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Discussion Starter #1
So I've got a 2007 Subaru Outback 2.5i (non-turbo; automatic) that's making some fairly odd noises that seem to be coming from the drivetrain. I'm thinking that for couple of reasons, one being the general area the sound seems to be coming from (center of the vehicle / right under me) and the fact that you can put it in neutral and kill the engine and the noise continues.

The first noise is one that has been happening for a while. It's a high pitched, whistle sounding noise almost something like a supercharger. It comes and goes at seemingly random intervals. I can't really place where it's coming from.

The newer noise is more of constant whining noise. Not quite metal-on-metal ... it's hard to describe. It is the one I mentioned above that definitely seems to be coming from the center / bottom of the vehicle and continues with the car in neutral and off. It seems to pick up at a very low speed and be present at all times and is definitely in time with the motion of the vehicle moving It is a very distinct noise.

I can't upload the actual recording I made nor will the forum let me post a link (without a higher post count?) to my dropbox account where I have the file uploaded. I'll try to post the link separately. If not, I will send the link in a personal message if you are interested.

Also a little background information ... I just had the car with a mechanic and had a "new to me" transmission put in it, all new wheel bearings and timing belt.

From the little bit of research I've done online, the most similar noises I've found are a center differential bearing that seems to be closest to the whistling-type noise described above. I haven't found a similar sounding noise to the other one, but I've read some stuff that makes me think it might be a driveshaft carrier bearing?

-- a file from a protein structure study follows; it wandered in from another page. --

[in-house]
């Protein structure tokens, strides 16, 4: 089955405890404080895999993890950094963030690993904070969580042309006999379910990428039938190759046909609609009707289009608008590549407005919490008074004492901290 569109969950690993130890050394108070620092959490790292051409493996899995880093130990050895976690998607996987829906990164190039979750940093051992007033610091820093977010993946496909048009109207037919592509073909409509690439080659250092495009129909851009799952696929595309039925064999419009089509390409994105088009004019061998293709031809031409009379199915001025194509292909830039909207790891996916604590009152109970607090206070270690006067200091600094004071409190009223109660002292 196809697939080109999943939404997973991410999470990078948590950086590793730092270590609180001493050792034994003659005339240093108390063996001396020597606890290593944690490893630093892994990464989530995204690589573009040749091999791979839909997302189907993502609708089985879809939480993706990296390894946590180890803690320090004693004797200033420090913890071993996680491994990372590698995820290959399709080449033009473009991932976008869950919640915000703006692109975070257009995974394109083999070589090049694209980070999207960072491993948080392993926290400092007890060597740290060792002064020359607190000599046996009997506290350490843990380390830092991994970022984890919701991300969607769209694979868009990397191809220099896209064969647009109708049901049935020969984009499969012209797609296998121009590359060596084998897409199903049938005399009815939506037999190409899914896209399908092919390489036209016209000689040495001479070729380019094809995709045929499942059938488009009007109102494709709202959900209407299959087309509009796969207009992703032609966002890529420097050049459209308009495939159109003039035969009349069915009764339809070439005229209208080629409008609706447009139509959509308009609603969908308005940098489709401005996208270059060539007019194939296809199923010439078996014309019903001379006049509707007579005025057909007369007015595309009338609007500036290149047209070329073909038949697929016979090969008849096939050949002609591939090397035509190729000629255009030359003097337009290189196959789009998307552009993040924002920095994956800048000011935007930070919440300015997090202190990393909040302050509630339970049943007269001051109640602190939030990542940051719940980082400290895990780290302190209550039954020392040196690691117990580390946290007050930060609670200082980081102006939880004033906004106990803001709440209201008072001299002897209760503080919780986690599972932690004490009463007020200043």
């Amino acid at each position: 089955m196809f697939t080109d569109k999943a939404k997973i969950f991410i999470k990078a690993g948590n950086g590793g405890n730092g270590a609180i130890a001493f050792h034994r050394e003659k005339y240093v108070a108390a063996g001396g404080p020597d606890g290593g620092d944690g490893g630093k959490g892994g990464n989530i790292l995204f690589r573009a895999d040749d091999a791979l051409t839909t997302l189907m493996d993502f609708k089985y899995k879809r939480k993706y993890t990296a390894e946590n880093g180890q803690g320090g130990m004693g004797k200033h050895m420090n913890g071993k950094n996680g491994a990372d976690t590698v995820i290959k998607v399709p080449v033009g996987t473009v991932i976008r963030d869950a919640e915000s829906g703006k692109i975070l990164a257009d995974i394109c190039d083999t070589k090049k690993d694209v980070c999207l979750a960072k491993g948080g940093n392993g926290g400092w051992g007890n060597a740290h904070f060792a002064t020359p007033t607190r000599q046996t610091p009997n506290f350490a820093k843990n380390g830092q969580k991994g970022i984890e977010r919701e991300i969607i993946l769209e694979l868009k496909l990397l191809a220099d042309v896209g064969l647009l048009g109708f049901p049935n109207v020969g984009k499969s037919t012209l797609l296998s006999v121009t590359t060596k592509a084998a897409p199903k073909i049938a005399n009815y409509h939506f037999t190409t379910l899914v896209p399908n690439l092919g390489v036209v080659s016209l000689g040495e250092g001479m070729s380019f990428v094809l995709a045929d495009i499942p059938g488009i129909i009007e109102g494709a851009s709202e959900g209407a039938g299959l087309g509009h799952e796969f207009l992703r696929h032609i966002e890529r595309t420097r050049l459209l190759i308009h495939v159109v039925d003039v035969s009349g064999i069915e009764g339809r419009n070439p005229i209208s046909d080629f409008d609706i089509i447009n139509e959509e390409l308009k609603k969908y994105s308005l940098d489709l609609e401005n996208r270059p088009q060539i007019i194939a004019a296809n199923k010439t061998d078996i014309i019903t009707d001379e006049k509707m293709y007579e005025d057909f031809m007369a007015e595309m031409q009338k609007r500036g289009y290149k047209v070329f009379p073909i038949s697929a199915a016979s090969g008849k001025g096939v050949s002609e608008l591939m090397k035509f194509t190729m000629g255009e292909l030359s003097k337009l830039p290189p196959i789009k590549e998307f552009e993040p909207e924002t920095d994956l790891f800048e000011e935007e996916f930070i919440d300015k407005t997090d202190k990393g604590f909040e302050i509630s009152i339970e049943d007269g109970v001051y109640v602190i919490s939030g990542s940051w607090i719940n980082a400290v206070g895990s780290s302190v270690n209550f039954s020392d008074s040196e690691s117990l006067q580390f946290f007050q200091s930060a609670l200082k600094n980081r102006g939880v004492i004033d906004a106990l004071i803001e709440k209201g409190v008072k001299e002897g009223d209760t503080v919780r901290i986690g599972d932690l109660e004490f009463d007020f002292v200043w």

Any help on this would be much appreciated!
 

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Post the link or links to the recording in plain text, or add some characters or spaces that change it from a link to just a bunch of letters and numbers. Indicate what was changed. Readers can then copy it, restore to the correct link address and then use that as a link in the browser.

Any chance of getting the car up on a lift and turning the wheels to see if the sound can be better located? Or if it's apparent outside the car, and at low speeds, have someone listen beside the car as it's moving.

Is it in both forward and reverse directions?

If I understand correctly, the older noise is apparent when in neutral and the engine off while the car is still moving. Is it the same with the other sound?

Did either noise start only after the work was done, or were they both there before?

Noises can travel and be hard to locate especially when the car is moving. I wouldn't put too much weight on comparing recorded noises from other cars -- perhaps only as a guide as to what to look for, but not to start changing unless first confirmed.
 

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03 H6 OBW & 06 WRX Sportwagon
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is your mechanic experienced with Subarus? Does he have any opinions as to the noise sources?
 

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Discussion Starter #4
1 Lucky Texan

He is not familiar with Subarus, he is more of a transmission specialist. Which is why I assume he was having trouble diagnosing these other noises. He tried multiple things with no luck. I just posted a reply to plain OM with more details, but it must be "moderator approved." I suppose because of the link workaround which took me a couple of tries to get right. Hopefully that reply shows up soon ...
 

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confirm that GL-5 fluid was put in the front diff. Make sure the axles are seated in the diff.